Professional Australian and New Zealand immigration advice
Ranika Melal Parseh
Your Dream, Our Business

Professional Australian Immigration Advice

RanikaMelalParseh Immigration Advice Agency
Providing immigration advice regarding preparing theapplications for permanent and temporary Australian and New Zealand visas for revered applicants by registered Australian migration agent with respect to the latest applied immigration laws and regulations


The office of MARA regulates Australian migration agents. At Ranika Melal Parseh we use the services of a MARA Registered Migration Agent. This protects our clients and gives them an added advantage of the expertise and vast experience our registered agent brings to the applications.

We take care of our client’s entire visa processing from start until the visa is granted. Applicants can make their application directly to the DIBP and pay a lower cost, however as clients find it very difficult and tedious to process the lengthy applications themselves, they take advantage of the expert services we provide including checking documents, filling up of all official application forms, representation and correspondence with the related authorities. Some of our services to our valued clients are listed in the following:

Our Registered Migration Agent Details:

    Daniel Eskandari

    Migration Agent Registration Number:   0100438

    Email address:

    Postal address: Level 25, 88 Phillip Street, SYDNEY NSW 2000, Australia  

    Phone:   +61 (0) 2 82112722

    Fax: +61 (0) 2 82110555

    You can check our agent registration details here. and here

    Risks of receiving assistance from an unregistered person

    If you want to use a migration agent in Australia to help with your visa application, make sure they are a registered agent. This protects you.

    It is a serious offence for anyone who is not a registered migration agent to give immigration assistance in Australia. The penalty can be up to 10 years of imprisonment

    What are the benefits of using a registered migration agent?

    Using a registered migration agent has many benefits. Not using one has many risks, as you will see in this table.

    What are the benefits of using a registered migration agent? Registered agents:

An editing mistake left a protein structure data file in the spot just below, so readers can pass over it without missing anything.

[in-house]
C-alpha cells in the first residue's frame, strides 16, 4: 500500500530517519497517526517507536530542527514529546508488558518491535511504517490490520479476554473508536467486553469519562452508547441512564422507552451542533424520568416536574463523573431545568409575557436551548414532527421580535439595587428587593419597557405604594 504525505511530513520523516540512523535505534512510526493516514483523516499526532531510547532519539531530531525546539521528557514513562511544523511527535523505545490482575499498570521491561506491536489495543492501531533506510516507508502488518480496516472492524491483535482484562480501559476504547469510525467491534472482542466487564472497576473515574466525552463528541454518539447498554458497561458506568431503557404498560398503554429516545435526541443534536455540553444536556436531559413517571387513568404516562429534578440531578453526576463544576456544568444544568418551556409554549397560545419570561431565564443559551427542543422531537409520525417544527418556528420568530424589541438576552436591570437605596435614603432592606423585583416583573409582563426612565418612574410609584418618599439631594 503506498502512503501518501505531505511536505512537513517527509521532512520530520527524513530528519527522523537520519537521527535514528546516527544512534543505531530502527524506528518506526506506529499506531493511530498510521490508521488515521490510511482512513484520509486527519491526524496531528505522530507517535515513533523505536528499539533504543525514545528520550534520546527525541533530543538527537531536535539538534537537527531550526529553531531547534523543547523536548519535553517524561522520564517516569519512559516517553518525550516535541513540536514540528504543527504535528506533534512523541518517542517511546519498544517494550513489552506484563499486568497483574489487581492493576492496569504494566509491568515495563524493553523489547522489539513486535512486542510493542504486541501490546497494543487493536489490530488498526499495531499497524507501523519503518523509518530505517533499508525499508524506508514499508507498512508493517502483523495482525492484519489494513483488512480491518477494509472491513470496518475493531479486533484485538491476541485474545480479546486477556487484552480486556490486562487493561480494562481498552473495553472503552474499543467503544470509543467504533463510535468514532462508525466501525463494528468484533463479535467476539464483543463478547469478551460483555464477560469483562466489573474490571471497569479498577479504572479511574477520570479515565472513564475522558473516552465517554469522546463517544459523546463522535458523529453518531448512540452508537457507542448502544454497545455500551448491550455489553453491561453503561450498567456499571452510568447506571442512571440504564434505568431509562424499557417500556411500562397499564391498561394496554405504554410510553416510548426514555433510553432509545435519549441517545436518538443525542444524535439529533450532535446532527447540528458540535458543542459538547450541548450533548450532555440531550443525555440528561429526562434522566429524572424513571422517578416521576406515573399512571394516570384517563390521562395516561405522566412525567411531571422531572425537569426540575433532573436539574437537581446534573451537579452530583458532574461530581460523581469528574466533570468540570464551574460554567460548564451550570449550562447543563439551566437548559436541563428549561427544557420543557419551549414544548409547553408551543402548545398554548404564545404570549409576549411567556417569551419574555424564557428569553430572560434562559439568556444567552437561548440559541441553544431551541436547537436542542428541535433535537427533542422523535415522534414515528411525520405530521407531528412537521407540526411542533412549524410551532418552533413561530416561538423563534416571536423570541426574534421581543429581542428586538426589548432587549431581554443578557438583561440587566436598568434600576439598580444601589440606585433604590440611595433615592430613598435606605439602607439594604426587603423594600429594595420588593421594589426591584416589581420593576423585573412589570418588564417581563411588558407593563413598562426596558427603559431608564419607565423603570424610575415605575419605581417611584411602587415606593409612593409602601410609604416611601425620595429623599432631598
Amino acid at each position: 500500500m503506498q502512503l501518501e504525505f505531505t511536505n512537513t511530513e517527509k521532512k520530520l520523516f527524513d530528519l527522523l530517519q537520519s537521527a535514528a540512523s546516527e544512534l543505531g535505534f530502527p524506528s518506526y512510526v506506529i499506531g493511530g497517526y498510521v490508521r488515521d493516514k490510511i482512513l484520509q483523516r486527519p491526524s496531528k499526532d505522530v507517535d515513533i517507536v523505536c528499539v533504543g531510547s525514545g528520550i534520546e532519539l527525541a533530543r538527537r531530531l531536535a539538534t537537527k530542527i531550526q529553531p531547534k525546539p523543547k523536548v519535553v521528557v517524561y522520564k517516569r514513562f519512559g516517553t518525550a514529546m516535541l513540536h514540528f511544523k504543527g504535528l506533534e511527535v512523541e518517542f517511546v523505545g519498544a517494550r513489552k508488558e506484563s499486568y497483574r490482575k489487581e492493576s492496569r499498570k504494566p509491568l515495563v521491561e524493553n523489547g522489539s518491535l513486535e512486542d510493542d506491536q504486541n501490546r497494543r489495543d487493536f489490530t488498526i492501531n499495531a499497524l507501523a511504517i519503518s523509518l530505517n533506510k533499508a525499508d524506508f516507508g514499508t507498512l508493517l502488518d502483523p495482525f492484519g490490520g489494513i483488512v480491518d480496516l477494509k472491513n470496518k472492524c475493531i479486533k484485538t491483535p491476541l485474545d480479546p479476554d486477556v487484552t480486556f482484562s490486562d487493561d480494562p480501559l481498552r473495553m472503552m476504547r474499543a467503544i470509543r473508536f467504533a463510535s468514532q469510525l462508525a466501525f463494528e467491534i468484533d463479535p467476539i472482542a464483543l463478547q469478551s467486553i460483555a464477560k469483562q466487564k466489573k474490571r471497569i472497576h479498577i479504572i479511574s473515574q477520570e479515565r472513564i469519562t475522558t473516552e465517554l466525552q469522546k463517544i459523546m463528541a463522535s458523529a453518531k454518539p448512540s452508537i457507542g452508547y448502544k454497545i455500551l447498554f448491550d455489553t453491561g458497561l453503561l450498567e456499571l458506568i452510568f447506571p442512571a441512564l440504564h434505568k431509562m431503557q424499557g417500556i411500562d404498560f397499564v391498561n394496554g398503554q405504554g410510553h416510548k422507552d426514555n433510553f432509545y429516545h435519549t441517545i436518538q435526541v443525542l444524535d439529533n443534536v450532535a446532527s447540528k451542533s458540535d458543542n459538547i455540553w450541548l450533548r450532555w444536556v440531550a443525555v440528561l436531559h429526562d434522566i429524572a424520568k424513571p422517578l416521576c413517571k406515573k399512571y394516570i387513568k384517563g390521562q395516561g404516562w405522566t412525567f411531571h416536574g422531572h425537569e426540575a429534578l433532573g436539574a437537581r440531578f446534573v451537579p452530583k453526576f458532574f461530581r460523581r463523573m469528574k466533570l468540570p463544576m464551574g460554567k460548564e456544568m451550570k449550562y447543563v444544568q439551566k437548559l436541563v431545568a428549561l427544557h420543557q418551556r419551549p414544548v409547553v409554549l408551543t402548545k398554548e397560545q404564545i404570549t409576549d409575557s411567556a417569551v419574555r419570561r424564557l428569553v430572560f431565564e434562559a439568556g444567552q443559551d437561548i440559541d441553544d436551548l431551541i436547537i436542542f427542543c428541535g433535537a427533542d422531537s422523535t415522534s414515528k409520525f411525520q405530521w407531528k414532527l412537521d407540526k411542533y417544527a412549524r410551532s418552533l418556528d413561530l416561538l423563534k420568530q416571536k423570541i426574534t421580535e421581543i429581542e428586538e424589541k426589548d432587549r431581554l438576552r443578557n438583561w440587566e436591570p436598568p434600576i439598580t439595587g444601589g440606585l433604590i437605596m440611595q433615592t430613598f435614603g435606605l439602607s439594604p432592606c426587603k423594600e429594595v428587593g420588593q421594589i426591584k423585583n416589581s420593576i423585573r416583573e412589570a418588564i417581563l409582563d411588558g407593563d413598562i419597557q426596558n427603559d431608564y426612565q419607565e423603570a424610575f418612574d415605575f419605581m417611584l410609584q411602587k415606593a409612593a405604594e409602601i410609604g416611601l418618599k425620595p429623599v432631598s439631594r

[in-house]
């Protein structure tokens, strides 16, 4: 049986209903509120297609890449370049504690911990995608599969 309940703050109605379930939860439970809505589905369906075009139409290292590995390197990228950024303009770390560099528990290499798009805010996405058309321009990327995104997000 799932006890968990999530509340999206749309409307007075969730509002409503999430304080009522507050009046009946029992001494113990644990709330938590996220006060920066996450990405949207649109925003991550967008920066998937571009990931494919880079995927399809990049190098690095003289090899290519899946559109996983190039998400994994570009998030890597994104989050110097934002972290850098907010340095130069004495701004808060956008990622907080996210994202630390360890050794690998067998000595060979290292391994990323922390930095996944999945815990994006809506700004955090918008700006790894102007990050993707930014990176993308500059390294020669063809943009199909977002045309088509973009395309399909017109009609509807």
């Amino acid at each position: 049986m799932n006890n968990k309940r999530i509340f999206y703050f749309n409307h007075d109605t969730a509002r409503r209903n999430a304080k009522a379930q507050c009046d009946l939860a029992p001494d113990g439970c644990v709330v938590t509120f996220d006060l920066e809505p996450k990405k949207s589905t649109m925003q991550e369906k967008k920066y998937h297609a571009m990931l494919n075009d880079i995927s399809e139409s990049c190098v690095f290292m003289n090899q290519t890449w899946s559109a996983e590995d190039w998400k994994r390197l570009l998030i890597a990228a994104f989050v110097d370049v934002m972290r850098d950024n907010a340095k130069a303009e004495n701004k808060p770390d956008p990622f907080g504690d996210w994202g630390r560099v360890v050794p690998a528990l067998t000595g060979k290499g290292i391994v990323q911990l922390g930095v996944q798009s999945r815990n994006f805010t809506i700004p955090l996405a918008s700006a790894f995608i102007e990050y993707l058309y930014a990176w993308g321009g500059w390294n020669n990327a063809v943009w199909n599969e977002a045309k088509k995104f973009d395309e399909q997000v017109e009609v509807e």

What are the risks of using a person who is not registered? A person who is not registered:

    must have a good and up-to-date knowledge of Australia’s immigration law and procedures might have only limited knowledge of Australia’s immigration law and procedures
    are bound to act in your legitimate interests and give you accurate advice through a Code of Conduct might give incorrect advice, make false promises, or try to take advantage of your situation
    must manage your money in a separate account until services are provided, and have their accounts audited from time to time

    might not handle your money the right way (some have taken large amounts of cash from their clients)

    must keep proper client records for seven years might not keep proper files and misplace your important documents, including original ones
    are authorised to represent you and must tell you about your visa outcome in a timely manner have no obligation to tell you about your visa outcome

    Reporting a person who is not registered

    If you know a person who is giving immigration assistance but who is not registered as a migration agent, you should immediately report them to the Department of Immigration and Border Protection.

    Telephone: 1800 009 623 (Monday to Friday, 8.30 am to 4.30 pm Australian Eastern Standard Time)

    Fax: 1800 009 849

    Can a person who is not registered as a migration agent give immigration assistance?

    In a small number of cases, a person who is not registered as an agent in Australia can help another person with their visa matter. These situations are covered by law (Section 280 of the Migration Act 1958). They are when a person who is not registered is:

    • a nominator or sponsor of the applicant
    • a close family member of the applicant, nominator or sponsor
    • an official giving assistance as part of their job
    • a parliamentarian
    • a member of a diplomatic mission, consular post or international organisation helping to prepare a submission to the Minister of Immigration and Border Protection and who is giving the help for free.